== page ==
“This is Victoria”

“This is Victoria”, the now familiar recorded message says as I step off the train at my namesake station. “Yes. Yes, it is”, I think to myself.

I am one of 28 students starting PhD research at Imperial College’s new Science and Solutions for a Changing Planet (SSCP) Doctoral Training Programme. This is hosted by the Grantham Institute for Climate Change and the Environment, although most of my research is at the Natural History Museum, one of the SSCP partner institutions, where I was based for my MSc last year. I will be modelling human impacts on soil biodiversity, combining two of the things I love most: playing with computers and digging for earthworms!

Victoria outside the Natural History Museum after graduating with MSc Taxonomy and Biodiversity
Me outside the Natural History Museum at my MSc graduation

It’s been six months since I was offered a scholarship on the training programme and during that time I have often felt like I am a) dreaming or b) having a huge practical joke played on me. Now I have arrived back in London, reality is setting in and my emotions are careering between the excitement of adding to the pool of human knowledge of my topic; and trepidation, both academic (am I ever going to fully understand statistics?) and mundane (how do I look after myself now I do not live at home?).

I’m sure such feelings are normal at the start of university, but perhaps are more acute for me, since I have a diagnosis of Asperger Syndrome – a ‘higher functioning’ form of autism. This affects how a person makes sense of the world, processes information and relates to other people; in particular I find social situations, and noisy crowds very difficult to cope with (yes, London is strange choice of city to study in!).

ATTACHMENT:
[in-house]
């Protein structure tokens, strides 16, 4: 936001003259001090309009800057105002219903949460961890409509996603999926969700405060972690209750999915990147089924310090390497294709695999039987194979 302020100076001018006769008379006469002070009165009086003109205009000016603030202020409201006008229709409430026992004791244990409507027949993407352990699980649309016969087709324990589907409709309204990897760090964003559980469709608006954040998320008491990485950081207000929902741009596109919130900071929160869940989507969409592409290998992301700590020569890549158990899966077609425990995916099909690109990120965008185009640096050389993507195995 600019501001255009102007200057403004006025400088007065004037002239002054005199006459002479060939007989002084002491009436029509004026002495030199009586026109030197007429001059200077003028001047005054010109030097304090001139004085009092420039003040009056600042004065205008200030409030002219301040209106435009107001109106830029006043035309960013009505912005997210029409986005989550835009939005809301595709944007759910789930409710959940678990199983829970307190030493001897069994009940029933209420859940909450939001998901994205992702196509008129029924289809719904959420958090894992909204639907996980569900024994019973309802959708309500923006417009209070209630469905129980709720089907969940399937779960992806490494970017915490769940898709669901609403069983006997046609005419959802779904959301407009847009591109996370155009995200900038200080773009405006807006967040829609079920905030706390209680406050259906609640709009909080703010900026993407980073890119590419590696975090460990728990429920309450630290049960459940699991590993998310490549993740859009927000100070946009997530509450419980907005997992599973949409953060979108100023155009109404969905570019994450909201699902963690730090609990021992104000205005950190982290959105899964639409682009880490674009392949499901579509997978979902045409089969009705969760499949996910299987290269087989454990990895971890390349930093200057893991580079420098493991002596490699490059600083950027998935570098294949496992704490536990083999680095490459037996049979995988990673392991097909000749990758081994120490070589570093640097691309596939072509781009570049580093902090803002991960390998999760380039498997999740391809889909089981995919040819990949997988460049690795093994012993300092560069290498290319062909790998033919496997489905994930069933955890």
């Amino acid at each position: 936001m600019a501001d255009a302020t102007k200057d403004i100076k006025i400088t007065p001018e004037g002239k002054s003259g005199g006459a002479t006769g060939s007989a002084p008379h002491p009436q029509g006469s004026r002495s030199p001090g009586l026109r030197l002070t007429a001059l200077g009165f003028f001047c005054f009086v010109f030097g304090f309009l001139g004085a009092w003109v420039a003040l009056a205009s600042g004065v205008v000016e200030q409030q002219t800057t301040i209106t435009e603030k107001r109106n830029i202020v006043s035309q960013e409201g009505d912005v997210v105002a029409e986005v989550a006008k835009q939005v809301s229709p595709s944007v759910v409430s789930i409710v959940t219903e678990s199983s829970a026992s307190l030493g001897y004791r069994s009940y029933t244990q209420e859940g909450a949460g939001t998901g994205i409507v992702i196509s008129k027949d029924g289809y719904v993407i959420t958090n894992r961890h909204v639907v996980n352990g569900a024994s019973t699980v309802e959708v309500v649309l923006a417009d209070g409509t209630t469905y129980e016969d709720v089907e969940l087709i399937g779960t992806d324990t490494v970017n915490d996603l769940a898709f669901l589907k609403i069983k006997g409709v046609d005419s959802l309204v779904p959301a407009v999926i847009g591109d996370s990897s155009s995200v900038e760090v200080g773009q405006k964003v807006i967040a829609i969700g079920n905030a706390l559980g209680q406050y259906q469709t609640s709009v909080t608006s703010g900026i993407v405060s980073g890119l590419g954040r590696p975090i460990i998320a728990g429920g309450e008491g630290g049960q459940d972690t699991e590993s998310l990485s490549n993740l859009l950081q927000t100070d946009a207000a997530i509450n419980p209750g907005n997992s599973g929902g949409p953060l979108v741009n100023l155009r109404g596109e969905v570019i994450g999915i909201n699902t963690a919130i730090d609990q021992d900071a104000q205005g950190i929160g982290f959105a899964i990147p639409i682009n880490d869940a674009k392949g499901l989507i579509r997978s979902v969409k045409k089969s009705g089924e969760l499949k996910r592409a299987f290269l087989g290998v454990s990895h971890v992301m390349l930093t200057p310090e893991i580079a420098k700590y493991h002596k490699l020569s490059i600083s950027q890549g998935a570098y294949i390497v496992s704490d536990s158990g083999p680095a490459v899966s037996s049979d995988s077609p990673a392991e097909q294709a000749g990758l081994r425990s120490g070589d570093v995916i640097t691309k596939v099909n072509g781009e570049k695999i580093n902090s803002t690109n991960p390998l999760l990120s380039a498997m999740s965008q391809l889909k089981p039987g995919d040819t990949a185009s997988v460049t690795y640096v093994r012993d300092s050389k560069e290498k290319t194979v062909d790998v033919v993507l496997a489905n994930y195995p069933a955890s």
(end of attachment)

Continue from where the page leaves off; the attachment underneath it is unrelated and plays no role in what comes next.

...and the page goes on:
The crowds and lights at London's Oxford Street at Christmas
London’s Oxford Street at Christmas “shudder”

But I’m not on my own; Imperial College has an excellent Disability Advisory Service with their own Autism and Asperger Syndrome Support Facilitator. Together with support from Disabled Student Allowance and my supervisors, these are difficulties I can learn to overcome in the same way I can learn statistics or computer coding.

For me disclosure is the key to success, and I would advise any prospective students ‘on the spectrum’ or for that matter with other conditions, to consider doing so. Just knowing that I have the option to take a break from activities and hide in the toilet if I need to boosts my confidence, and if I’d realised this earlier my undergraduate studies may have been less traumatic.

Given my difficulties, you would not have found me checking out the Fresher’s Fair and bars during my first few weeks but that’s not to say I wasn’t busy getting back into student life at Imperial. At the Grantham Institute I was treated to lunch (free lunches are one of the best parts of being a student) and met the rest of the SSCP students to begin our first joint activity. One of the strengths of the training programme is that it brings together students from diverse disciplines – my group also comprises engineers and earth scientists – and, although I may feel a little out of my comfort zone the expansion of my world view is sure to be a positive thing.

I felt more at home at my induction at the Natural History Museum, especially when given a tour of the ‘tank room’ where the largest fluid preserved specimens are stored. Feeling quite like ‘a fish out of water’ myself over the last few days, I felt an odd sympathy with them.

The Natural History Museum’s tank room, where thousands of specimens are preseved
The Natural History Museum’s tank room



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